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The Story of Psychology

The Story of Psychology

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The Story of Psychology

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  1. The Story of Psychology Prologue

  2. What’s in this Chapter? • Where did psychology come from anyway? • Schools of thought • Why do we need psychology? • applications of psychological knowledge • So what’s the big deal? • major issues

  3. What is Psychology? Psychology The science of behavior (what we do) and mental processes (sensations, perceptions, dreams, thoughts, beliefs, feelings)

  4. 4 Broad Divisions of Psychology • Physical characteristics • Cognitive activities • Emotional states • Environmental factors

  5. Psychological Research • Majority of research is performed on animals • Animals make useful subjects for the following reasons: • Longer periods of study • Shorter life spans • The “good subject” unaware of experiment • Cats often used for neurophysiology experiments • May be used unethically • Remarkable similarities in human processes • Explains hunger, thirst, reproduction,/ Provides info on vision, taste, hearing, and pain perception/Understanding of genetic vulnerability to drug dependence

  6. General Purpose of Psychology • To acquire basic knowledge about behavior • To apply to specific situations • To apply to clinical situations • To apply to society at large

  7. “All Hands on DECK” • Current Psychological Perspectives • Turn to page 11 in your textbook • Get your index cards out & make flash cards of theses terms THE most Important info for AP EXAM

  8. Psychological Perspectives • Biological (neuroscience): • Study of the physiological mechanisms in the brain and nervous system that organize and control behavior • Interest in BEHAVIOR distinguishes from many other biological sciences • Focus may range from individual neurons, areas of the brain, or specific fxns like eating, emotion, or learning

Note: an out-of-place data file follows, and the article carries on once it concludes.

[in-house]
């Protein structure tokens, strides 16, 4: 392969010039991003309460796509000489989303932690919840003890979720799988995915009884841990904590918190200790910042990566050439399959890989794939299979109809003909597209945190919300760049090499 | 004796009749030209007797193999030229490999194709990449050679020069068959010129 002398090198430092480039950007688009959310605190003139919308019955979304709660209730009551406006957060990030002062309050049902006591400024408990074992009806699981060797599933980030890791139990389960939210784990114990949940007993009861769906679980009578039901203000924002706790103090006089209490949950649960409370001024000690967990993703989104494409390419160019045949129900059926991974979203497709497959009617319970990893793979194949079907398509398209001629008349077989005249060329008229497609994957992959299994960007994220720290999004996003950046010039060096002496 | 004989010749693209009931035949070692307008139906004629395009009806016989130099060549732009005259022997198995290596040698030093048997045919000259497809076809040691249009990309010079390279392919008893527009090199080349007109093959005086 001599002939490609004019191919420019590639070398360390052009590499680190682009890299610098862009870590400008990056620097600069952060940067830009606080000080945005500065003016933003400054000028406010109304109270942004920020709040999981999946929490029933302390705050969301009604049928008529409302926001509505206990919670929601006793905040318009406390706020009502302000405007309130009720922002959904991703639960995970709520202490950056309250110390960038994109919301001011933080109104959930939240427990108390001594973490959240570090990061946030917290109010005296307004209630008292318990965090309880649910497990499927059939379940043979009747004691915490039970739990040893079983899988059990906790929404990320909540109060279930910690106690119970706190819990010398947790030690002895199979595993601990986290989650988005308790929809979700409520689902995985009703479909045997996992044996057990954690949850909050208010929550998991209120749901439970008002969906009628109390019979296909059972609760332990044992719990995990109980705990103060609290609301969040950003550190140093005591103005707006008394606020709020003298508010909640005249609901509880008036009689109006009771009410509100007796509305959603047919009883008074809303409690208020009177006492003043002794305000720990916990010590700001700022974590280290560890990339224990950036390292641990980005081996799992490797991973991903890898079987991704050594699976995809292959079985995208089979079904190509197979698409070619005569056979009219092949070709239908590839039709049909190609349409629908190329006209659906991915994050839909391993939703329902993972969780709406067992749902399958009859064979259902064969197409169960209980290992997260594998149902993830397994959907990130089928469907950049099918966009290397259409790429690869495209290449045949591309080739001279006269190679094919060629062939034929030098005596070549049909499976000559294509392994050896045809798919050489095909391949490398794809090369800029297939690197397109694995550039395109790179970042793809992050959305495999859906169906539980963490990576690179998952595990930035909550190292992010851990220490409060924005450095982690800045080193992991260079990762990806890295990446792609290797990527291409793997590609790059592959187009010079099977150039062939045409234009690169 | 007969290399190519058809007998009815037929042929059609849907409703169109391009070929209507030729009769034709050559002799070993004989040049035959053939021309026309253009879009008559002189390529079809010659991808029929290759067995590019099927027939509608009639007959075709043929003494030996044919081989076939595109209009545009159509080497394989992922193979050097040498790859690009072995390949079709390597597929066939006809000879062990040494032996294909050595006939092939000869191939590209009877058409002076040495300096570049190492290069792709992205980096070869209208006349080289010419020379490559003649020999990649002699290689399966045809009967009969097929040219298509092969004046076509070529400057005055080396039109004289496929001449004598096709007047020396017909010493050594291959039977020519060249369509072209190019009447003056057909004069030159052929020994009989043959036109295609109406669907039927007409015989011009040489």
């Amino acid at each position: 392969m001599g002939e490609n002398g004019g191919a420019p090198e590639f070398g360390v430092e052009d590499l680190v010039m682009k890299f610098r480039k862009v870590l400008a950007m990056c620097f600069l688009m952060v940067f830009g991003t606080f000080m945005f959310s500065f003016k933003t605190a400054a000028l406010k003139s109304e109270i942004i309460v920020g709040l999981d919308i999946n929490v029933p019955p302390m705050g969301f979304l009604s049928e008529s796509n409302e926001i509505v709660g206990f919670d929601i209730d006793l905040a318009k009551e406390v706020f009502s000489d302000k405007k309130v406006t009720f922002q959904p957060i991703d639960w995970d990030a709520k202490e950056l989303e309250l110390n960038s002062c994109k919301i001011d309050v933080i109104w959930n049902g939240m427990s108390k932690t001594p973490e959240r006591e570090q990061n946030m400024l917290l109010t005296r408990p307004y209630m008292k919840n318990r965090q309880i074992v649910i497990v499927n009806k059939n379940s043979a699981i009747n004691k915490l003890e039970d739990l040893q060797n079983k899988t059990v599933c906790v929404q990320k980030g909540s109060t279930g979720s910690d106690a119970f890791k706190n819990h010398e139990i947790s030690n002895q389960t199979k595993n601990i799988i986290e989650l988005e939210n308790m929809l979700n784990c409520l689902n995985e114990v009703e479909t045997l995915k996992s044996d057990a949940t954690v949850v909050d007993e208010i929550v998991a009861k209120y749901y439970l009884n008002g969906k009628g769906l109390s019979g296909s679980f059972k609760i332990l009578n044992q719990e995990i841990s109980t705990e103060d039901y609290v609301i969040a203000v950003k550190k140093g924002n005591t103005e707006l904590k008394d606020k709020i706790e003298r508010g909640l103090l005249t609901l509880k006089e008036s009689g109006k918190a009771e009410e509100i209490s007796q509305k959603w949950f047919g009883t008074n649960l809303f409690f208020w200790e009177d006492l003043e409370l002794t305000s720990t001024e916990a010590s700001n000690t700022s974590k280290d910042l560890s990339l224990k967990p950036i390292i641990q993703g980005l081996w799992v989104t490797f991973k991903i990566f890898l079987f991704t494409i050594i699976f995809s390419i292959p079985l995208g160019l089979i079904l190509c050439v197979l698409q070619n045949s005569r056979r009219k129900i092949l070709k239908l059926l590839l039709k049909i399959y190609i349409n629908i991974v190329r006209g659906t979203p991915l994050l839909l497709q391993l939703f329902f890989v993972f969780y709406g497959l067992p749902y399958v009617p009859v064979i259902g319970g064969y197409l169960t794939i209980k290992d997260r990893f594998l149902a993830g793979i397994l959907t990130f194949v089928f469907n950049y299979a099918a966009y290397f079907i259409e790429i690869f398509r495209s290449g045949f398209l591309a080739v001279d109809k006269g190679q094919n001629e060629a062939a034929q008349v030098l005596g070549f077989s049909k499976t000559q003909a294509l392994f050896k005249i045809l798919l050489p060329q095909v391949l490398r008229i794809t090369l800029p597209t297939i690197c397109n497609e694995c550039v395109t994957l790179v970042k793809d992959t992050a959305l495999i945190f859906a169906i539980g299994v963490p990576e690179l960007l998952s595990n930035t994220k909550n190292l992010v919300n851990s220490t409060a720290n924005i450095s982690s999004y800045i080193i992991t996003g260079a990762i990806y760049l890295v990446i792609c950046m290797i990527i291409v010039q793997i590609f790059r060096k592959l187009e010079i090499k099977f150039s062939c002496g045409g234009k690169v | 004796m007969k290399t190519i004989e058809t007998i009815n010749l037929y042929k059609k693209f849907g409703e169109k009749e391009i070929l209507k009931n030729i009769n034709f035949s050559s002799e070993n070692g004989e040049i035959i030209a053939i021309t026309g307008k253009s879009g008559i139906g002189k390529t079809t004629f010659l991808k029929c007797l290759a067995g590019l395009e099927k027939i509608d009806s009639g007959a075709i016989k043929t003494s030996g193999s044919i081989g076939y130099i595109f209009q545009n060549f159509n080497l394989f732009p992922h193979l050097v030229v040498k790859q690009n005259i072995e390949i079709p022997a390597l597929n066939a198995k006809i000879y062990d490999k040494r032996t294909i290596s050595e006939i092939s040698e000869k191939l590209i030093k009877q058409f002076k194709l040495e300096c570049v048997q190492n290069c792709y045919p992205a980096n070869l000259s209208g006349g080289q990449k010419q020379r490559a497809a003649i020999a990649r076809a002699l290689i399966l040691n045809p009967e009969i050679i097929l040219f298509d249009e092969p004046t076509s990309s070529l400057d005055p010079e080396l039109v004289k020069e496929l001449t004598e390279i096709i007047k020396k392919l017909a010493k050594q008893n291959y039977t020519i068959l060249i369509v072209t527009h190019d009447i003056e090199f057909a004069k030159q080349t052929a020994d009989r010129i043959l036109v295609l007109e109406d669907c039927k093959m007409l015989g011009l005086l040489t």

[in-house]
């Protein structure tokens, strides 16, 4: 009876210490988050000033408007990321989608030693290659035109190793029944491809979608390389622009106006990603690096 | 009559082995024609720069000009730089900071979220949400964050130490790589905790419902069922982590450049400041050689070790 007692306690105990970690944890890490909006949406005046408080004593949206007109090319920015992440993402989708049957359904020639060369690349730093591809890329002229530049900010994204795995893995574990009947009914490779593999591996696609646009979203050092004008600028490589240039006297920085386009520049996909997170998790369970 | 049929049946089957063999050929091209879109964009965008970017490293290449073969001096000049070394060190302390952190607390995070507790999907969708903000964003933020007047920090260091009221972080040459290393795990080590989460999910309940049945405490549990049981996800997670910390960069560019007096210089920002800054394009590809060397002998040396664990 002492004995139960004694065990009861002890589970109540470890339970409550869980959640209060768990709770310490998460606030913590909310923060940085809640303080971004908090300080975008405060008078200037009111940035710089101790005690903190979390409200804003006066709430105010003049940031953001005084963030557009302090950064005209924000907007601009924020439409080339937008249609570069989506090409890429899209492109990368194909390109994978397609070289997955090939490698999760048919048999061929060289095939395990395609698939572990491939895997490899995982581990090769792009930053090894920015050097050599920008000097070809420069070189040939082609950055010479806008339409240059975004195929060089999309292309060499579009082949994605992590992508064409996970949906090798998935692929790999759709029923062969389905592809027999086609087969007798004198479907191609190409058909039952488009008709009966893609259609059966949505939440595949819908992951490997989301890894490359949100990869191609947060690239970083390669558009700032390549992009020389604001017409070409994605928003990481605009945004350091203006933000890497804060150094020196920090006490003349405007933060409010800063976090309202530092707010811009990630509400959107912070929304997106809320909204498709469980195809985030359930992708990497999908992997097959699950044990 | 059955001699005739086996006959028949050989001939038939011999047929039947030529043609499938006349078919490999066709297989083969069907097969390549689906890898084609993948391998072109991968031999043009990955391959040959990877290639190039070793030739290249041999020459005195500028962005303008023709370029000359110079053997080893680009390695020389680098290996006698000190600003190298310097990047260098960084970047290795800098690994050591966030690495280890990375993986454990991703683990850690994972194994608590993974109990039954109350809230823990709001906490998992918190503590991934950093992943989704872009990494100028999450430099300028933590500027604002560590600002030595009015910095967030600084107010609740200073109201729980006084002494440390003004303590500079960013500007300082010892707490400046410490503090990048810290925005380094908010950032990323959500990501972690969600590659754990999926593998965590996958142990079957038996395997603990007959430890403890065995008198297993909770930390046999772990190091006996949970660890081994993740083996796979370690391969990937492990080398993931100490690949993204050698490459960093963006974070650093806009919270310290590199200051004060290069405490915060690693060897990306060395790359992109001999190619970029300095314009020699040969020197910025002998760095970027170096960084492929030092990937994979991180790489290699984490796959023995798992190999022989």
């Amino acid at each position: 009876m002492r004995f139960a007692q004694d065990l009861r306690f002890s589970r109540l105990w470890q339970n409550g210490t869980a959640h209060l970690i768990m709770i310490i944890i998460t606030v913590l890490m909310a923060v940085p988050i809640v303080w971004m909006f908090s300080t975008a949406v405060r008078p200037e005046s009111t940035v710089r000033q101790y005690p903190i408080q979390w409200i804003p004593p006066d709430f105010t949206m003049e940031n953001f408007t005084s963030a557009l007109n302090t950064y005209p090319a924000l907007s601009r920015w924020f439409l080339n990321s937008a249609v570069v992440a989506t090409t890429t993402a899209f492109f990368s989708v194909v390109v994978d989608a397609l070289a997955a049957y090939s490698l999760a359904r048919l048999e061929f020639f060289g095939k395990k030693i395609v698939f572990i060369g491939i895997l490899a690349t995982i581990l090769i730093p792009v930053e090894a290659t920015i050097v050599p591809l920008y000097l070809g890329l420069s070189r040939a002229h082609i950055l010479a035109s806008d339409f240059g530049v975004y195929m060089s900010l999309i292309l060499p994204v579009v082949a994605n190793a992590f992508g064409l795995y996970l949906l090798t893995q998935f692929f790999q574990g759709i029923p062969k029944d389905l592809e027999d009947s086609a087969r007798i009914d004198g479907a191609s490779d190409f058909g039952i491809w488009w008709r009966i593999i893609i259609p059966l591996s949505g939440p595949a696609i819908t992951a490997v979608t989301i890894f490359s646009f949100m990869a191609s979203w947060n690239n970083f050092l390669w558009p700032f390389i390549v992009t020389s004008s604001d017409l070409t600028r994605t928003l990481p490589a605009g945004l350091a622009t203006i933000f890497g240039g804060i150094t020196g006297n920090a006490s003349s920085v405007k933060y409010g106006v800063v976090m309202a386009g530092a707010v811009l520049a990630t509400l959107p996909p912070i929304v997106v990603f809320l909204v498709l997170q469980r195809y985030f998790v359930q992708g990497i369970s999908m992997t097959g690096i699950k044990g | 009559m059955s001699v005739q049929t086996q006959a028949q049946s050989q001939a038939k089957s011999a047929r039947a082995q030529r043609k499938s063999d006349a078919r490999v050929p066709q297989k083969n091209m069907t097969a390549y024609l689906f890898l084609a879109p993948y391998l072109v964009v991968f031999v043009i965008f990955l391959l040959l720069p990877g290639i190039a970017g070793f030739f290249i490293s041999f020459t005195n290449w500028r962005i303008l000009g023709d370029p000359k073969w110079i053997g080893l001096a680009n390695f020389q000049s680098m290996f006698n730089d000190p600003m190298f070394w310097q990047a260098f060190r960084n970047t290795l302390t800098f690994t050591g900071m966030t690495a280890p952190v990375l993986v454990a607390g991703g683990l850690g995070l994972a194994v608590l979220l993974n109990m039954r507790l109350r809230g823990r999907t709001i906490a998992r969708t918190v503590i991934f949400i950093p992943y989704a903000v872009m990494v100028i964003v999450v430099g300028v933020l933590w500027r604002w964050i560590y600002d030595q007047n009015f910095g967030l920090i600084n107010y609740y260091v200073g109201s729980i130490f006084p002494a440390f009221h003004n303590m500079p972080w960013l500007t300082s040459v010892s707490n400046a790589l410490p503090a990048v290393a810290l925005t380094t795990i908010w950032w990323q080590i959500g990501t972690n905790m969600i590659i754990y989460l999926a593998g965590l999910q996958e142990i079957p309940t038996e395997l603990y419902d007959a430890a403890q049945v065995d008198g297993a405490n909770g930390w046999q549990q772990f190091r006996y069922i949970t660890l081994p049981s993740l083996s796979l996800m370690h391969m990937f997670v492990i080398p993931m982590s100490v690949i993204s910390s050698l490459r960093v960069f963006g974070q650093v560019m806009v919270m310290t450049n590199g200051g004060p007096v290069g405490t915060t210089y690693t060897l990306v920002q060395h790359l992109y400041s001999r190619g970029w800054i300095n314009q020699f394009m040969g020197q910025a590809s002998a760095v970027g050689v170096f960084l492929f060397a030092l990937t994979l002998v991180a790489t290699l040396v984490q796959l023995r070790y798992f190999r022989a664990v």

9. Psychological Perspectives • Evolutionary (ethology): • The study of animal behavior in the natural environment rather than in a lab setting • Focuses on how the natural selection of traits promotes the perpetuation of one’s genes • Influenced by Darwin and the emphasis on innate, adaptive, behavior patterns • European approach to studying behavior founded by animal researchers, Lorenz & Tinbergen

  10. Psychological Perspectives • Behavior genetics: • How much our genes and our environment influence our individual difference • To what extent are personality traits, intelligence, sexual orientation, mental disorders, etc. attritbutable to our genes or environment? • Nature vs. Nurture field of study!!!!!! 

  11. Psychological Perspectives • Psychodynamic (Sigmund Freud): • how behavior springs from unconscious drives and conflicts • Both a method of treatment and a theory of the mind • Behavior reflects combinations of conscious and unconscious influences • Drives & urges within the unconscious component of the mind influence thought and behavior • Early childhood experiences shape unconscious motivations

  12. Psychological Perspectives • Cognitive: • How knowledge is encoded, processed, stored, and retrieved…and used to guide behavior • Influences Include: • Piaget- studied intellectual development • Chomsky- studied language • Cybernetics- science of information processing